Hurricane Sandy, the Lever House and a note on Climate Change / by John McGurk

Downed trees the night of Sandy

On this election eve, NYC and the surrounding region is caught in between two worlds.  While many parts of the area start getting back to normal, there are still large segments of the population without housing, electricity and many basic necessities.  In my corner of the world, the galleries in Chelsea are reeling from major damage and artists are cleaning the muck out of their studios.  With all of this comes countless amounts of damaged and destroyed artwork.  

My neighborhood was one of those effected by the blackout, so for close to a week it felt like NYers were living in two different cities.  Above 40th Street the city churned as normal, while life below this marker was in a holding pattern, with the desperation increasing palpably over the span of a few days.  

With no electricity, heat and dropping temperatures, it was inspiring to see NYers come together.  It was also very distressing to here stories of people taking advantage of the chaos and darkness in not so inspiring ways.  A couple shots below illustrate the comraderie, with "pedal power" stations being set up outside of the legendary squat ABC No Rio and mega-charging stations found at local coffee shops. 

Pedal power outside ABC No Rio

Need a charge?

With no power and my apartment spotless, I headed uptown to see what the land of the living felt like.  It was a strange walk, very few cars on the road and an empty Houston Street, which never happens:

Not a car on Houston Street...

Once uptown, I decided to head over to the Lever House, they always have some interesting artwork on display, and I make it a point to stop by when I am in the area.  I also love the building, the horizontal and vertical planes are perfect, the lobby and courtyards are cozy and the green glass and sleek lines are a testament to the projected dreams of modernism.

The Lever House on 53rd Street

As usual, the Lever House had some great work on display, which I believe all becomes part of their collection after being exhibited.  In the main lobby there were six large paintings by David Salle displayed throughout the space.  They are all hung on specially made wall panels that float effortlessly.  

The painting's various layers combine 17th and 18th century Flemish tapestry scenes painted in bright hues with shapes of nude models printed with even bolder colors dancing across the canvases.  This approach is effective, successfully wavering between abstraction and representation in a complicated framework and composition.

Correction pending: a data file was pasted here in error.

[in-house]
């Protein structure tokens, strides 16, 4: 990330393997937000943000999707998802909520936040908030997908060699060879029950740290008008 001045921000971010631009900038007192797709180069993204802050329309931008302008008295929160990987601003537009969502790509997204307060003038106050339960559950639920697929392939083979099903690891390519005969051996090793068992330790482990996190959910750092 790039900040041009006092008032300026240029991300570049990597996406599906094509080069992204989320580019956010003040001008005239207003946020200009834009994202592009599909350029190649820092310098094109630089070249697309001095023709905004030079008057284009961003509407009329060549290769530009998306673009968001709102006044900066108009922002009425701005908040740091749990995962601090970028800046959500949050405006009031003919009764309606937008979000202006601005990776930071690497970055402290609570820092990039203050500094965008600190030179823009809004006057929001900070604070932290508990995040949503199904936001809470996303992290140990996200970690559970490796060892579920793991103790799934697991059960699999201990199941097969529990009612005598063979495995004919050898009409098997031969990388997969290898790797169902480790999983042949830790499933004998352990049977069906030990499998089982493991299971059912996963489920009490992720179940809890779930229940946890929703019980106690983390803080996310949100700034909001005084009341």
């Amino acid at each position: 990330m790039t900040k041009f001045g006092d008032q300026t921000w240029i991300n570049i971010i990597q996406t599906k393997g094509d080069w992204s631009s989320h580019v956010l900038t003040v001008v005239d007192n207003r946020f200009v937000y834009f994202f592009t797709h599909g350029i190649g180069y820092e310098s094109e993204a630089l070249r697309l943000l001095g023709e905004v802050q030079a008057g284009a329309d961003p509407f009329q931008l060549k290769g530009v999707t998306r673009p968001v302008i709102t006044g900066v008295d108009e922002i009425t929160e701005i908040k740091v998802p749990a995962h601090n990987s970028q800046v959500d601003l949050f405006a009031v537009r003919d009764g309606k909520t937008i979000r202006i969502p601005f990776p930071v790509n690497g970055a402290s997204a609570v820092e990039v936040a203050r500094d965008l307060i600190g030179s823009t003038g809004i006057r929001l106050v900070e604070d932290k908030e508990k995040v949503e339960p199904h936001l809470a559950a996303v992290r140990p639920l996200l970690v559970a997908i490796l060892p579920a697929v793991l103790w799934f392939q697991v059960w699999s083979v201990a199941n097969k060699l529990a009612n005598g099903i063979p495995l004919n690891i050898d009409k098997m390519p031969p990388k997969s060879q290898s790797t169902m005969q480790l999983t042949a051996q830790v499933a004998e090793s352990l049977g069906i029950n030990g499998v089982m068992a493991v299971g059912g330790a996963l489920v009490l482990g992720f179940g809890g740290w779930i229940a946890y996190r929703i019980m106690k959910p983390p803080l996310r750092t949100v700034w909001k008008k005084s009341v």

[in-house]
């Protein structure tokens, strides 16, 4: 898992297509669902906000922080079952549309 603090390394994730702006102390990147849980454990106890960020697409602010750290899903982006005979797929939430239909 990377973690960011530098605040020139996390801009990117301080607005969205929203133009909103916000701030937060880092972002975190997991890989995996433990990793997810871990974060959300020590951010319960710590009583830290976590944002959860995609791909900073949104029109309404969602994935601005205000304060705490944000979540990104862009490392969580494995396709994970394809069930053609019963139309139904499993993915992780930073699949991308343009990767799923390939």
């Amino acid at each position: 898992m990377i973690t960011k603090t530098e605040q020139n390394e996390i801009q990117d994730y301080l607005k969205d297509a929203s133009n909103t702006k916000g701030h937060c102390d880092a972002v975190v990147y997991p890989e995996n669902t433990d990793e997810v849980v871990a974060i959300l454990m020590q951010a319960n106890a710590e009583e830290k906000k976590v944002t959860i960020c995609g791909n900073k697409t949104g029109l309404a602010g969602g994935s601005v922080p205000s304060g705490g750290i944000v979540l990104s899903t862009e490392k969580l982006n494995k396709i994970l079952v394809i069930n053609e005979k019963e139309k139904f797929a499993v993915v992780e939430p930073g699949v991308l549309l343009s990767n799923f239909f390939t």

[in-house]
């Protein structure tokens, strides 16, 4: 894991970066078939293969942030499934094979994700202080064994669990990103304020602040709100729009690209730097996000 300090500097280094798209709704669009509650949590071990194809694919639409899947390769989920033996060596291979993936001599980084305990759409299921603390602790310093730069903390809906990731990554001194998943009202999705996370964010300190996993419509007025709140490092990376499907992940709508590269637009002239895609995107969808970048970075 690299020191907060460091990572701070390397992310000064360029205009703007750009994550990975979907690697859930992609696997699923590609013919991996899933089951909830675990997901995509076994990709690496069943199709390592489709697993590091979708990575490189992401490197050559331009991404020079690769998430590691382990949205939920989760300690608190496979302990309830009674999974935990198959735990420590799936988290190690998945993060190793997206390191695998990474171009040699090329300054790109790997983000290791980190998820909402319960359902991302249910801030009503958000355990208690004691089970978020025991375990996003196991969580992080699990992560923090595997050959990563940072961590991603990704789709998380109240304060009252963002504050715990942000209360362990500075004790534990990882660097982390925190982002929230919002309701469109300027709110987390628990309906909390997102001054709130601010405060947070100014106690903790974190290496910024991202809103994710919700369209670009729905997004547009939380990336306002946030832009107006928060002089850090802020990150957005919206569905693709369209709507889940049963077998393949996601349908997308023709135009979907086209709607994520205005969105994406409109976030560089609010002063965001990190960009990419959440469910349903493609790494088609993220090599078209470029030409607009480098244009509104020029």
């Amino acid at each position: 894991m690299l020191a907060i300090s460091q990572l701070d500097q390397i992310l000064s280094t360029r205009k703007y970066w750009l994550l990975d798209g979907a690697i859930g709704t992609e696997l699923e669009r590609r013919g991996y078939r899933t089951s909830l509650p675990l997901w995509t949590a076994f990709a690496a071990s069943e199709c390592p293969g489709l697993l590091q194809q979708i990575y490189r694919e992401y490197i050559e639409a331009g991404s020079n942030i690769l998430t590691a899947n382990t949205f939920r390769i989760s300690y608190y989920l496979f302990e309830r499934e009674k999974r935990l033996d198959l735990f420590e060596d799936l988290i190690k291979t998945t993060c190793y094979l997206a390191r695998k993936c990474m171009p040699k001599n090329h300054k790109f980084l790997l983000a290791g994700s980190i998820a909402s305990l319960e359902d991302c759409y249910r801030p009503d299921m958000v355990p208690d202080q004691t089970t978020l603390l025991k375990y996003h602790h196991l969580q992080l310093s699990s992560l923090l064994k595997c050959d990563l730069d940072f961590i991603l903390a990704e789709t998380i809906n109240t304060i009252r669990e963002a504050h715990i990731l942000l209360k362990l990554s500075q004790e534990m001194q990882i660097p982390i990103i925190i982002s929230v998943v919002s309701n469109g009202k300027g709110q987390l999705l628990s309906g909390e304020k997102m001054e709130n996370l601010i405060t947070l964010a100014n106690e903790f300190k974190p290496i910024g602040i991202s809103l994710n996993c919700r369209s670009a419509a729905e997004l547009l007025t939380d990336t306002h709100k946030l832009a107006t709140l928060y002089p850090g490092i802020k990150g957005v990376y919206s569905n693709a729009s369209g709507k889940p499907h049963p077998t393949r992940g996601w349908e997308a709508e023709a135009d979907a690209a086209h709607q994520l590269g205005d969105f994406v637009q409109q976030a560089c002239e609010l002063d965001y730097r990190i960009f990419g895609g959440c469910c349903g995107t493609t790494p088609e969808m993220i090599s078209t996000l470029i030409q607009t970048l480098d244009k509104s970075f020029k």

"Diana" by David Salle

"Campaign" by David Salle

Outside in the courtyard I was greeted by a 15 foot bronze rat.  I recognized the rat immediately, it is based off the blow-up rat that many unions inflate outside of places they are picketing, generally referencing a specific person or entity that has attracted the wrath of the union.  They pop up all over the city and are a constant reminder of the struggles between labor and various competing forces.

At first I thought that the piece was probably envisioned and created by Tom Sachs, it seemed his style, but then I remembered that the Bruce High Quality Foundation had an exhibition in the lobby earlier in the fall.  With this in mind, I had to assume that the pseudo-Marxist revolutionary group the BHQF had to be responsible for such a pleasurable twist of material and iconography.  

"The New Colossus" by the Bruce High Quality Foundation

All kidding aside, it's a tough time for many New Yorkers, and art, at times like this, sometimes seems silly.  But during and after the dust settles, it is many times artist's creative energies that help bring joy into people's lives and it is important not to lose sight of that fact.

One last thought about the lasting effects of Hurricane Sandy and then I will bid you fine readers goodnight: I believe this event will add a lasting and crucial dimension to the debates raging around "climate change".  From my perspective, after driving up the FDR along the East River the afternoon of the storm and nearly running into the guardrail after my cabbie lost control while driving through an already flooded section of road, it felt like the island of Manhattan was sinking.  This was a very unsettling feeling, one I am afraid I may feel again. 

I won't be surprised when a couple years from now the conversation starts to get louder about other coastal and island cities that use locks and dams to protect them from the tides, and how we can implement these for NYC.  I leave you with a creepy image of people walking along the FDR in the aftermath of the storm.  For this one moment in my life, I really loved cars.

No cars on the FDR and people just walking around